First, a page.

- Andrew Maykuth
FDA recalls Synthes bone putty
The Food and Drug Administration has recalled bone putty made by Johnson & Johnson's West Chester-based Synthes unit, saying that the product, used to stanch bone bleeding, may catch fire during surgery and potentially cause death or serious injury. Synthes has received one complaint of the Hemostatic Bone Putty igniting after coming in contact with an electrosurgical cautery system, company spokeswoman Lorie Gawreluk said, and no complaints of adverse effects on patients. The FDA said on its website Tuesday that J&J issued a letter in July requesting medical facilities to examine their inventory and stop using certain lots of the putty distributed from Dec. 22 to June 25.
- Bloomberg News
Chesapeake disputes DEP data claim
Chesapeake Energy says that it submitted Marcellus Shale production data to a Pennsylvania database last week when it was due, but state officials still aren't providing details why it didn't appear online or saying whether a biannual report about one of the nation's top natural-gas fields is now complete. On Monday, the Department of Environmental Protection suggested that some drillers were late submitting data. Chesapeake spokesman Rory Sweeny said that the company met regulatory requirements for sharing data, and that it sent an electronic copy separately last week and sought to resolve problems with the state database. Sweeny declined to provide copies of e-mails to the state. A DEP spokesman didn't immediately respond to a request for comment.
New York firm buys PSC Info Group
Compass Investment Partners Fund L.P., of New York, says it has acquired Oaks-based consumer-payments systems maker PSC Info Group; the price was not disclosed. Compass has folded PSC, which employs about 300 in the Philadelphia area, into another firm it owns, Wixom, Mich.-based digital-document outsourcing manager Dantom Systems. The new companies will be renamed Revspring, offering "data hygiene and analytics, secure document creation and delivery, multi-channel communications, electronic billing and archival services, and online payment tools," they said in a joint statement. PSC Info founder Joseph J. Greco will be board chairman.
- Joseph N. DiStefano
J&J agrees to hip-case accord
Johnson & Johnson, which faces about 8,000 lawsuits over hip implants it recalled in 2010, has agreed to pay about $600,000 to resolve three cases in the first settlements of the litigation, people familiar with the accords said Tuesday. Earlier this month, officials of J&J's DePuy unit agreed to settle Nevada residents' suits over the company's ASR hip implants, two people familiar with the agreement said. Bill Price, a spokesman for New Brunswick, N.J.-based Johnson & Johnson, declined to comment on the settlements or to say whether the company intends to settle more cases.
- Bloomberg News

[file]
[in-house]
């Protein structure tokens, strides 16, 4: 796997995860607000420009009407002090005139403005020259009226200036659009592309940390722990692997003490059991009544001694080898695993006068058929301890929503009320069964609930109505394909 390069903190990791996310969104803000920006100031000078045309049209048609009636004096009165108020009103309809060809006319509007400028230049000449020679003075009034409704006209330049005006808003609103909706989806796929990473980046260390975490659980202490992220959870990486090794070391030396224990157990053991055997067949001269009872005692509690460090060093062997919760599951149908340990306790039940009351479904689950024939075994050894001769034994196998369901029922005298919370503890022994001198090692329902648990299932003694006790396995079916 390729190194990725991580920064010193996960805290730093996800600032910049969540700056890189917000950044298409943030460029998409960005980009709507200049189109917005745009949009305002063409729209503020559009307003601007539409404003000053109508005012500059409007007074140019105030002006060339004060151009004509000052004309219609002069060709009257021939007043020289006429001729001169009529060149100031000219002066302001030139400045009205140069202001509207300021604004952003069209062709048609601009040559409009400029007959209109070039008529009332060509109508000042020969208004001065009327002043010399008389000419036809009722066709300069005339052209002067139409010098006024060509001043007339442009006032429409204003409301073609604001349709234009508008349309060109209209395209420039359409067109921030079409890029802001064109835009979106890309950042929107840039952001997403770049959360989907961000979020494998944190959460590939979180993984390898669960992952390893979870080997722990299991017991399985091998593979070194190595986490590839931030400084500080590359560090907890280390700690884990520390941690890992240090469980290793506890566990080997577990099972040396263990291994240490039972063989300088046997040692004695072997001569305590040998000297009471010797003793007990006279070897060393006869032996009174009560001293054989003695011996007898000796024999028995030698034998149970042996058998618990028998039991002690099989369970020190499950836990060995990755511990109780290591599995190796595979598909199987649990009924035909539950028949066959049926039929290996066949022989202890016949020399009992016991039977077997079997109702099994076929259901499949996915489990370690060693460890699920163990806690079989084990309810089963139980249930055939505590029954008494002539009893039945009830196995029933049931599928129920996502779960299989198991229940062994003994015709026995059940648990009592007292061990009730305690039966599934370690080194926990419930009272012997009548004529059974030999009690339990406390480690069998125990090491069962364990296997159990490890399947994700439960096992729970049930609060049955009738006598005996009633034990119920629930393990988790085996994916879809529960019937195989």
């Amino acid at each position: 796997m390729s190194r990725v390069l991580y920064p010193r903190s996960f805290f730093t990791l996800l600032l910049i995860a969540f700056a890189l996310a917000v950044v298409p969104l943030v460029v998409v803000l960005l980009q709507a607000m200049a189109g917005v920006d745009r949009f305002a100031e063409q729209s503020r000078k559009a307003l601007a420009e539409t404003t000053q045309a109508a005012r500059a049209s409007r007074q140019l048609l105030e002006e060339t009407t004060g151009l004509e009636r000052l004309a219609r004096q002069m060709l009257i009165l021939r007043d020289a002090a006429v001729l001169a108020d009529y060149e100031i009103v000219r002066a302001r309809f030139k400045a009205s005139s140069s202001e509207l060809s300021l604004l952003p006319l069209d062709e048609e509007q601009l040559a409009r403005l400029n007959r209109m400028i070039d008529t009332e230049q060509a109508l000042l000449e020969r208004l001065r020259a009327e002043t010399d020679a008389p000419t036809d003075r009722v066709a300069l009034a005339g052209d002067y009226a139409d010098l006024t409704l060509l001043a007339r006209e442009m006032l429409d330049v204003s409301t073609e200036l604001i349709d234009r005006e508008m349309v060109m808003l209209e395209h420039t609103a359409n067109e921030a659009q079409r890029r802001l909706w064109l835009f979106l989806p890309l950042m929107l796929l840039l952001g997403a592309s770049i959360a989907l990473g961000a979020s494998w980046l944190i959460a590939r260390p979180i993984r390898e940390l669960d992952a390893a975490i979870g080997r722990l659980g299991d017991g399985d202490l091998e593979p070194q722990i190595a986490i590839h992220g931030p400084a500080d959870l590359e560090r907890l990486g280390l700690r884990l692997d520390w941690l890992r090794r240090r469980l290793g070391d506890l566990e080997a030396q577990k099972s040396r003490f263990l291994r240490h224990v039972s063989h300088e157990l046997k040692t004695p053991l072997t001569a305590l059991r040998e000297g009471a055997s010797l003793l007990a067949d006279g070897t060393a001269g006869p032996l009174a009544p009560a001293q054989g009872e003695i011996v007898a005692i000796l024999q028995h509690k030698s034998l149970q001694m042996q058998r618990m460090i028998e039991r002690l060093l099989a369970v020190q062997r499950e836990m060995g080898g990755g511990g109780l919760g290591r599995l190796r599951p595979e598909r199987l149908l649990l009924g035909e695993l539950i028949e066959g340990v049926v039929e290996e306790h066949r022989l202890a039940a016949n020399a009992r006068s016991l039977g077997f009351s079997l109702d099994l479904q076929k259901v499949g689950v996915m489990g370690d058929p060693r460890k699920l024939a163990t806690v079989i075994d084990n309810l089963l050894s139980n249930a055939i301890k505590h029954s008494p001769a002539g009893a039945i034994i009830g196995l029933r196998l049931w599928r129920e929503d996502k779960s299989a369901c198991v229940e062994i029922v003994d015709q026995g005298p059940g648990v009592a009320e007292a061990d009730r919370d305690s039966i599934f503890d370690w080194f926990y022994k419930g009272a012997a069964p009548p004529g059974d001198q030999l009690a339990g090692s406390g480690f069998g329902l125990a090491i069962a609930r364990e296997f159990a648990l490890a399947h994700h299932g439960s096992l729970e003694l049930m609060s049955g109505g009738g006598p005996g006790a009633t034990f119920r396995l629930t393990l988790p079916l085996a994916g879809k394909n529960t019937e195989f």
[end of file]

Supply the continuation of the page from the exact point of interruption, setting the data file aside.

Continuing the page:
JetBlue helps lift US Airways stock
US Airways Group Inc. shares rose Tuesday, after JetBlue Airways' CEO nixed the idea of a merger with bankrupt American Airlines. US Airways wants to merge with American, although American has said it would consider all strategic options and other partners, including JetBlue. JetBlue chief executive Dave Barger told Bloomberg News on Monday that JetBlue wants to remain independent and has no interest in a merger. US Airways shares, up 125 percent this year on speculation that it might combine with American, closed up 7.8 percent to $11.42, the largest percentage gain since June 8.
- Linda Loyd
CEO eyes GM reorganization
General Motors Co. chief executive officer Dan Akerson is planning a reorganization of the automaker that would move it away from long-entrenched regional authority toward a structure built on global functions, said two people familiar with the planning. Power would shift from regional chiefs to global leaders in areas such as marketing, purchasing and product development, on the premise that global chiefs can make the company more nimble and efficient three years after its government-backed bankruptcy. "Everyone knows that the changes need to be made," said Dennis Virag, president of Automotive Consulting Group Inc. in Ann Arbor, Mich. Randy Arickx, a GM spokesman, declined to comment.
- Bloomberg News
AAA: More Labor Day travel planned
Americans plan to hit the road this Labor Day weekend despite rising gas prices. Thirty-three million people will travel 50 miles or more, a 2.9 percent increase from last year, according to AAA, the highest level of travel for Labor Day since the start of the recession in late 2007. The overwhelming majority of travelers, 85 percent, plan to drive to their destination; industry observers say the price of gasoline could rise to about $3.75 per gallon by the holiday weekend.
ECB to recruit more staff
The European Central Bank says it is recruiting more staff to help keep its 1,600 full-time workers from burning out under the added tasks thrown up by the eurozone's economic problems. The move follows a staff survey by the union representing many ECB employees that showed bank workers were putting in constant overtime. The ECB said it will be adding 40 new positions to help out with complex tasks such as checking whether countries such as Greece, Portugal and Ireland obey the terms of their bailouts.
Apple-Samsung trial winds down
A U.S. District Court jury could start deliberations Wednesday in San Jose, Calif., in Apple Inc.'s multibillion patent-infringement case against Samsung Electronics Co. Closing arguments were heard Tuesday after last-minute talks between chief executives of the world's biggest smartphone companies failed to resolve the dispute. Apple argues that Samsung should pay it $2.5 billion for ripping off iPhone and iPad technology.